Prayer is considered part of the fabric of our nation, so says the Supreme Court in a major ruling for the City Council in the town of Greece, New York.
Hat tip: Jennifer Burke on Tea Party News Network (TPNN)
In Greece, NY, every meeting was opened with a prayer. Two residents, however, had a problem with the prayer being Christian based and filed suit over that practice in 2008. Today, the Supreme Court overturned the decision by a federal appeals court in New York and ruled 5-4 that saying a prayer, even if is overwhelmingly a Christian prayer, prior to an open town council meeting does not violate the Constitution.
The ruling is seen as a victory for not only Greece, but for other city councils or other government meetings that may also begin their gathering with a Christian prayer.
The Associated Press (AP) reported on the court’s decision including statements made by Justice Anthony Kennedy, writing for the majority, and Justice Elena Kagan, who wrote the dissenting opinion for the four liberal Supreme Court justices.
Justice Anthony Kennedy, writing for the majority, said the prayers are ceremonial and in keeping with the nation’s traditions.
“The inclusion of a brief, ceremonial prayer as part of a larger exercise in civic recognition suggests that its purpose and effect are to acknowledge religious leaders and the institutions they represent, rather than to exclude or coerce nonbelievers,” Kennedy said.
Justice Elena Kagan, in a dissent for the court’s four liberal justices, said the case differs significantly from the 1983 decision because “Greece’s town meetings involve participation by ordinary citizens, and the invocations given — directly to those citizens — were predominantly sectarian in content.”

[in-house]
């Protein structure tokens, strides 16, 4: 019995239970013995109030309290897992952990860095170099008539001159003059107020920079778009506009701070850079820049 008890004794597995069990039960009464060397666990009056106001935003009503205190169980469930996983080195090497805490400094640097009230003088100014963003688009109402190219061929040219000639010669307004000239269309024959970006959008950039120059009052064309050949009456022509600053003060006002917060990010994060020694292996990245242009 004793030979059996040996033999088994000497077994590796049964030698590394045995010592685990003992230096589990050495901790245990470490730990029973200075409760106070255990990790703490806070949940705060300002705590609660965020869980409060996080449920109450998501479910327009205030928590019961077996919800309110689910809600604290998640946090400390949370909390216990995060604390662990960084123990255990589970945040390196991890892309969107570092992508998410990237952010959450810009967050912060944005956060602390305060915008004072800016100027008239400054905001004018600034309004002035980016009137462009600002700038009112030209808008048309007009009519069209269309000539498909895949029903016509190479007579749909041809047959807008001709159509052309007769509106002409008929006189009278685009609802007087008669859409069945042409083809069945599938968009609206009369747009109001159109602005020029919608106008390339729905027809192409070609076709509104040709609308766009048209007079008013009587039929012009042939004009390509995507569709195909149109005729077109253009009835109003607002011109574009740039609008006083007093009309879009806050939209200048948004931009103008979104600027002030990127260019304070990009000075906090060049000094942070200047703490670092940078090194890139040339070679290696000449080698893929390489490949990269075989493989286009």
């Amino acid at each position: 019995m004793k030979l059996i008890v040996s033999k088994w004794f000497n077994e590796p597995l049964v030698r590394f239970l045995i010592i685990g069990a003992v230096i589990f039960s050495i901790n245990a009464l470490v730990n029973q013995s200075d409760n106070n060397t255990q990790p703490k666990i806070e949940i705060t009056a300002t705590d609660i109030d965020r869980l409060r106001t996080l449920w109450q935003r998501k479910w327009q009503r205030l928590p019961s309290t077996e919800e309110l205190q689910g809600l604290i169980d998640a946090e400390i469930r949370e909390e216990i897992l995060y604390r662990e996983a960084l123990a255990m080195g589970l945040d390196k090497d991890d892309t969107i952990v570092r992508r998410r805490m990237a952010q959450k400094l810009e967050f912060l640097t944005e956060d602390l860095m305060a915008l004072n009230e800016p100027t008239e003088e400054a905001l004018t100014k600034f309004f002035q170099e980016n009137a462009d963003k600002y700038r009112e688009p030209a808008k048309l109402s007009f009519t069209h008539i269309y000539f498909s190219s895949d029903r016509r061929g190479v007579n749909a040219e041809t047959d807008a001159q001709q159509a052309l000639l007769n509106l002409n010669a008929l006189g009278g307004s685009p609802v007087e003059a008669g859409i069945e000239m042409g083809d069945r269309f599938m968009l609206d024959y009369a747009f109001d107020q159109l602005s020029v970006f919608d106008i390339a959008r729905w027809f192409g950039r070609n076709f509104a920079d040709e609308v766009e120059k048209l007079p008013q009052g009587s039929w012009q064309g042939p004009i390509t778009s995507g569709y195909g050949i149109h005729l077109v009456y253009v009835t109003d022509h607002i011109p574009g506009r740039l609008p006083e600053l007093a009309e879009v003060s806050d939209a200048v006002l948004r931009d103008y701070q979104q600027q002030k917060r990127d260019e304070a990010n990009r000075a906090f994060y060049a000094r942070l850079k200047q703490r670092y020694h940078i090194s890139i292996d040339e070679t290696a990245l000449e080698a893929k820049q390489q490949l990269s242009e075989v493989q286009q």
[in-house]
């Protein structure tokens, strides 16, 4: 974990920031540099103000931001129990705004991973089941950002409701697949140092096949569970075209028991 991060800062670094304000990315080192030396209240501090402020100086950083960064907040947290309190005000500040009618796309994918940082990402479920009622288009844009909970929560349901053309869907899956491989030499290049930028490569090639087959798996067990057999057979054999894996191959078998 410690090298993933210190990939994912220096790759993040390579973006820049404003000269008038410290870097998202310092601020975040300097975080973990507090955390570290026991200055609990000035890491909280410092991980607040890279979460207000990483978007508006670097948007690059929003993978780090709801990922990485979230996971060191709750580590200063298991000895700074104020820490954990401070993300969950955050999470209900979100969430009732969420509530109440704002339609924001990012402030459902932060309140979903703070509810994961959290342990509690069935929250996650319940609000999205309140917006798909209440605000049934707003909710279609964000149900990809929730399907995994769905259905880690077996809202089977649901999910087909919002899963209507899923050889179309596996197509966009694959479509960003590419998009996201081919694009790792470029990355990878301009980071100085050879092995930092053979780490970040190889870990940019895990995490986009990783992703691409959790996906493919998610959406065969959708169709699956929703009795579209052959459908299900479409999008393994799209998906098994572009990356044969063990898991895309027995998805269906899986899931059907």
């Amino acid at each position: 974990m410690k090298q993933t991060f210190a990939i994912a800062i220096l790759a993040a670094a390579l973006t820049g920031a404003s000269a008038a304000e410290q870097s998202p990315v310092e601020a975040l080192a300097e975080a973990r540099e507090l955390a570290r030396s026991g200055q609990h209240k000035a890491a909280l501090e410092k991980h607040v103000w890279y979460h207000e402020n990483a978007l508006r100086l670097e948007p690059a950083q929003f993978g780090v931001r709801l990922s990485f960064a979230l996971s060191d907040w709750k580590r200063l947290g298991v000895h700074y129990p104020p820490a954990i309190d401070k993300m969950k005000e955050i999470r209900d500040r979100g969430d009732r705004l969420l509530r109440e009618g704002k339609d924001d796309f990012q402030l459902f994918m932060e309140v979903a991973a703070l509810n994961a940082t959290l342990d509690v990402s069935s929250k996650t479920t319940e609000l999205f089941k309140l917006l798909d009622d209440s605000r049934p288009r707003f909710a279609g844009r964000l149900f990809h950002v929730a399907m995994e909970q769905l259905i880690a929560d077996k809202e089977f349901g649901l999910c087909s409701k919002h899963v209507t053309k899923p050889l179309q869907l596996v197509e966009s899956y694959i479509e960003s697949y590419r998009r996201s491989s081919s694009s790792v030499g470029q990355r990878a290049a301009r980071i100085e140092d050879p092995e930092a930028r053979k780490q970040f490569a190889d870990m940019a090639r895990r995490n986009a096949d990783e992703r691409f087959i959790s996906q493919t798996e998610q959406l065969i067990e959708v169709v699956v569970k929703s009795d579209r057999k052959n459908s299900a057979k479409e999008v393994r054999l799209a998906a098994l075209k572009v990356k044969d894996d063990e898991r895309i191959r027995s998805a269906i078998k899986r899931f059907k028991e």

Greece is a town just outside of Rochester with 100,000 residents, the majority of who are Christian. Even the two individuals who filed the lawsuit against the saying of a Christian prayer, Susan Galloway and Linda Stevens, said they knew of no non-Christian places of worship in the town.
He added, “Government may not mandate a civic religion that stifles any but the most generic reference to the sacred any more than it may prescribe a religious orthodoxy.”
Today’s Supreme Court ruling is in line with a previous ruling in 1983 on a similar issue. The Nebraska legislature had the practice of an opening prayer and found itself at the center of a lawsuit. At that time, the court upheld the prayer practice stating that it was not in violation of the First Amendment and is, indeed, part of the nation’s fabric.
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